Raising the roof: How to create wealth through buildings

Raising the roof: How to create wealth through buildings
“Today we are on the brink of a significant acceleration in adoption of energy efficiency
solutions due to major technological and financial innovations.” These are the words from
José María Figueres, President, Carbon War Room, former President of Costa Rica and the
first person to become CEO of the World Economic Forum in 2003.
This was the positive message from Mr Figueres on the release of a new report by the
Carbon War Room, entitled “Raising the Roof: How to
Create Climate Wealth through Efficient Buildings”, which
cites significant upfront capital costs, risk misperceptions,
misaligned financial interests, and the lack of information as
key barriers undermining the potential of the global market.
Although the global energy efficiency market could be
worth US$245 billion per year by 2020, project uptake has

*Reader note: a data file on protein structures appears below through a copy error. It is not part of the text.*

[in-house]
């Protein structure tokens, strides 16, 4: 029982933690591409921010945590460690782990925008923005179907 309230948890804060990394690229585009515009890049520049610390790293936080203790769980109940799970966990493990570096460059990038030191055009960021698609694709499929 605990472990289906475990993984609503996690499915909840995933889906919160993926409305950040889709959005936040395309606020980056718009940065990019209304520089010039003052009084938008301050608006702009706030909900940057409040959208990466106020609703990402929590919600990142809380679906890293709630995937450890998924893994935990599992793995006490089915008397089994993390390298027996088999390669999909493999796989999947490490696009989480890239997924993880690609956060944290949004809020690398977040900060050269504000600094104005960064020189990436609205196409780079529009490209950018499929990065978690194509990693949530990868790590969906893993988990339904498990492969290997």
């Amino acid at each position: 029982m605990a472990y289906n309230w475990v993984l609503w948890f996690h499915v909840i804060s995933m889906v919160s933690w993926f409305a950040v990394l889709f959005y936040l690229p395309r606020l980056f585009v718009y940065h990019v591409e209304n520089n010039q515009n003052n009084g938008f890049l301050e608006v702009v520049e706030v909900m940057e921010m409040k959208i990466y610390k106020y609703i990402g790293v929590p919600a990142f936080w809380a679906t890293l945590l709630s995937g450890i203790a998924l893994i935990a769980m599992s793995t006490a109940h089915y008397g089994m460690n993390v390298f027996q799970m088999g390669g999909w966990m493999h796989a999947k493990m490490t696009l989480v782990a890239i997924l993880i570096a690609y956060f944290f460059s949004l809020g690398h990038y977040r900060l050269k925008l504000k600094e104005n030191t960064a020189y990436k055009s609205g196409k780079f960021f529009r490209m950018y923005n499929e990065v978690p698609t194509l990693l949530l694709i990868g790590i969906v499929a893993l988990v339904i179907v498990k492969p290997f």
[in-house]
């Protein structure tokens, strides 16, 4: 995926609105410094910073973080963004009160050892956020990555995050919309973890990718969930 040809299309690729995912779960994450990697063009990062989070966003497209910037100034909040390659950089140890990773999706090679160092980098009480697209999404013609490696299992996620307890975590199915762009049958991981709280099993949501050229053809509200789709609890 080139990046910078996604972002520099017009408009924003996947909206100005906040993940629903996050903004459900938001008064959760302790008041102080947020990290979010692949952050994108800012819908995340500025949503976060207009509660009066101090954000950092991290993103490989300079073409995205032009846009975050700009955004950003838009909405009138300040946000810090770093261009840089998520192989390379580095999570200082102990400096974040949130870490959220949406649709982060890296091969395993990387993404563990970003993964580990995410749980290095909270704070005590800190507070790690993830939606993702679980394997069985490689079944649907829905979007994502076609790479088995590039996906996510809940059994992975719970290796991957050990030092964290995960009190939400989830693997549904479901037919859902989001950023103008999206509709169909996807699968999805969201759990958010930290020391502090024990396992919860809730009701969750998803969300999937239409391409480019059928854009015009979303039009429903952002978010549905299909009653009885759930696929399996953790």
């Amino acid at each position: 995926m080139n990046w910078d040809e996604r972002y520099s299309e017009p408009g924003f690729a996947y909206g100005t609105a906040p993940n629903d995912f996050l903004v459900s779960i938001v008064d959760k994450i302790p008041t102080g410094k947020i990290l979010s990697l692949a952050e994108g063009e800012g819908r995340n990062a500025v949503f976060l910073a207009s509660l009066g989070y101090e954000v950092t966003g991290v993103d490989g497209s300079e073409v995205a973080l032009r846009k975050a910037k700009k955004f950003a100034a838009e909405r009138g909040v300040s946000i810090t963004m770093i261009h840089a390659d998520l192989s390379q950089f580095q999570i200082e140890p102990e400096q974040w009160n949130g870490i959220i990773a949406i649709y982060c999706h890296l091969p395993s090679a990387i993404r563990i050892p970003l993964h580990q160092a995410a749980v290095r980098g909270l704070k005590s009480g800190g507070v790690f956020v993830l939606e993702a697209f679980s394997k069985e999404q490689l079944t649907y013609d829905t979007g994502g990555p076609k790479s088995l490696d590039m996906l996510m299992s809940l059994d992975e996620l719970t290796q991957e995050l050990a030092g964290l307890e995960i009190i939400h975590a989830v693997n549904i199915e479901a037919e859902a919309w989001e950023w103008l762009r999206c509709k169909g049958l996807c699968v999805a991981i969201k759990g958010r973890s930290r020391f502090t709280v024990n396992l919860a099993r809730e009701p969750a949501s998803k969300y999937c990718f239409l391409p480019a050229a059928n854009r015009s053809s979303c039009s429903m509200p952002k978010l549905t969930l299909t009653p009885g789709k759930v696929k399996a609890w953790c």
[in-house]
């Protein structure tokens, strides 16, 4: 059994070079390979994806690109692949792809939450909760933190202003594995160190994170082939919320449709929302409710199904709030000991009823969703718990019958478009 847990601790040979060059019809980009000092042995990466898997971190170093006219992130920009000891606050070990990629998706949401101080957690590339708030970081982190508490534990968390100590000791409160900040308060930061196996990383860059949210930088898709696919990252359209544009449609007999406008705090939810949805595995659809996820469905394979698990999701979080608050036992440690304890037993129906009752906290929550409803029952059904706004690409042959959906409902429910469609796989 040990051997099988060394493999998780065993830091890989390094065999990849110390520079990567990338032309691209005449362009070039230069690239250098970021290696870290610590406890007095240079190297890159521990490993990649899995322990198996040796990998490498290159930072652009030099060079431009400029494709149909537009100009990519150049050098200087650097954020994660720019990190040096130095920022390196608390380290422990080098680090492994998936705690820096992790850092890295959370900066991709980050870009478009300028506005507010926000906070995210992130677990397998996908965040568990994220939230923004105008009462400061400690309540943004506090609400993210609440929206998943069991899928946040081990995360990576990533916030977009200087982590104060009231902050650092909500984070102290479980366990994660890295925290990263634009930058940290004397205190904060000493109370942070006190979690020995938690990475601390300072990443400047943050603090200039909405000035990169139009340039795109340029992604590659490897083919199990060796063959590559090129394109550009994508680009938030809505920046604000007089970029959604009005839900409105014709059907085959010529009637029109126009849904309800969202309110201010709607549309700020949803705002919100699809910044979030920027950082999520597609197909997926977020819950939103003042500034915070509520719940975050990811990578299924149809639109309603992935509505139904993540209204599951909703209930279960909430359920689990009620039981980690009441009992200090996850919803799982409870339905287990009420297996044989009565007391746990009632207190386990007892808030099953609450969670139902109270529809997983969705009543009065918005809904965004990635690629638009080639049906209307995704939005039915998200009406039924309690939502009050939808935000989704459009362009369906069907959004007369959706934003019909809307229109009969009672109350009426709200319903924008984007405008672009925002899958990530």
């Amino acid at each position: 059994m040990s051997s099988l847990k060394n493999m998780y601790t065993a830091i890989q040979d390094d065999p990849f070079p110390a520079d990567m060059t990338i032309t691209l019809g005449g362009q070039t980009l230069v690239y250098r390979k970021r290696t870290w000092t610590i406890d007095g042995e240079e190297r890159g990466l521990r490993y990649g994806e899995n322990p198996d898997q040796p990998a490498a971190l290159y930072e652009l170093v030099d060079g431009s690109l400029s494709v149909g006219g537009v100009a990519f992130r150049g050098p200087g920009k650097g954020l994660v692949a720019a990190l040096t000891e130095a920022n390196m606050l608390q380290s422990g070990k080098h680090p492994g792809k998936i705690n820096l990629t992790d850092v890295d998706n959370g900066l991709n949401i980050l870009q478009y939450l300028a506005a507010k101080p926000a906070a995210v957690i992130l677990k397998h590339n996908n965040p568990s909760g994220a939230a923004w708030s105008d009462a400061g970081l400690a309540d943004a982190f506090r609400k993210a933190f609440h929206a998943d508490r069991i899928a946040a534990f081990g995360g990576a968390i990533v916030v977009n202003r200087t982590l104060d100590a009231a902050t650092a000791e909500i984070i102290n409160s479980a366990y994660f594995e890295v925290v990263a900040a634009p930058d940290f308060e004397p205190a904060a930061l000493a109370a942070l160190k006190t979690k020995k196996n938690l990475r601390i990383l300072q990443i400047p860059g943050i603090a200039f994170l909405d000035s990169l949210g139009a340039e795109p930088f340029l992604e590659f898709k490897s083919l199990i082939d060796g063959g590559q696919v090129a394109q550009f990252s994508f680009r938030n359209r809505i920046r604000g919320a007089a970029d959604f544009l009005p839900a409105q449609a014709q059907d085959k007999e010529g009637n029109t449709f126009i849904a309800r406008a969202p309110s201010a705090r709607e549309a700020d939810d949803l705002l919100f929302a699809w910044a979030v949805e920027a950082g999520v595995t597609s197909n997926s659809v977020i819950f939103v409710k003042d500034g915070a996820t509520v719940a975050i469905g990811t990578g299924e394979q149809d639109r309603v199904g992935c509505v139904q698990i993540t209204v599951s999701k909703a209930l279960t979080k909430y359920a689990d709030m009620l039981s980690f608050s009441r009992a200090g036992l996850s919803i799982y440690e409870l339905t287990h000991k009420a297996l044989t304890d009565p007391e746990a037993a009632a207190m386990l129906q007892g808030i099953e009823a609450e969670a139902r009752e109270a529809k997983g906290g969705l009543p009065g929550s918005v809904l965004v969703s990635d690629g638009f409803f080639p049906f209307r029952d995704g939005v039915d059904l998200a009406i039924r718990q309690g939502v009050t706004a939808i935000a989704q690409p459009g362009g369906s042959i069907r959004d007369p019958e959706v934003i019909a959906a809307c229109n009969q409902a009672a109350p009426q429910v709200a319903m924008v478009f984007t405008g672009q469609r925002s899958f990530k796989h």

been miniscule in comparison to its potential. This situation
could change due to a variety of innovations in finance,
technology, and policy, outlined in the report.
The Carbon War Room predicts that, despite the nascence
of the market, rapid expansion is expected over the next 18
months due to:
• A whole suite of “Big Data” products hitting the market, Figure 1: Raising The Roof report by
Carbon War Room
ranging from digital audits, retro commissioning, and
optimization, will enable asset owners to save up to 25% on
their energy bill with little or no upfront capital expense.
• Significant progress in financial innovations, like Property Assessed Clean Energy (PACE),
On-Bill Repayment, and Energy Savings Agreements (ESAs) are now maturing and
expanding in scope. Also, new proposed structures like using Master Limited Partnerships
(MLPs) and Real Estate Investment Trusts (REIT) for Energy Efficiency have the potential to
vastly grow the capital available for retrofits.
As part of its global research for the report, the Carbon War Room met in Singapore in midMay this year, gaining first-hand knowledge of the country’s energy efficiency plans and
Sir Richard Branson, the Carbon War Room Founder, pointed to the built environment as the
most important areas in achieving genuine cost and energy savings through retrofits and
efficiency measures. The two day series of workshops in Singapore in May focussed on
energy efficiency and waste management, as key issues of importance, drawing on the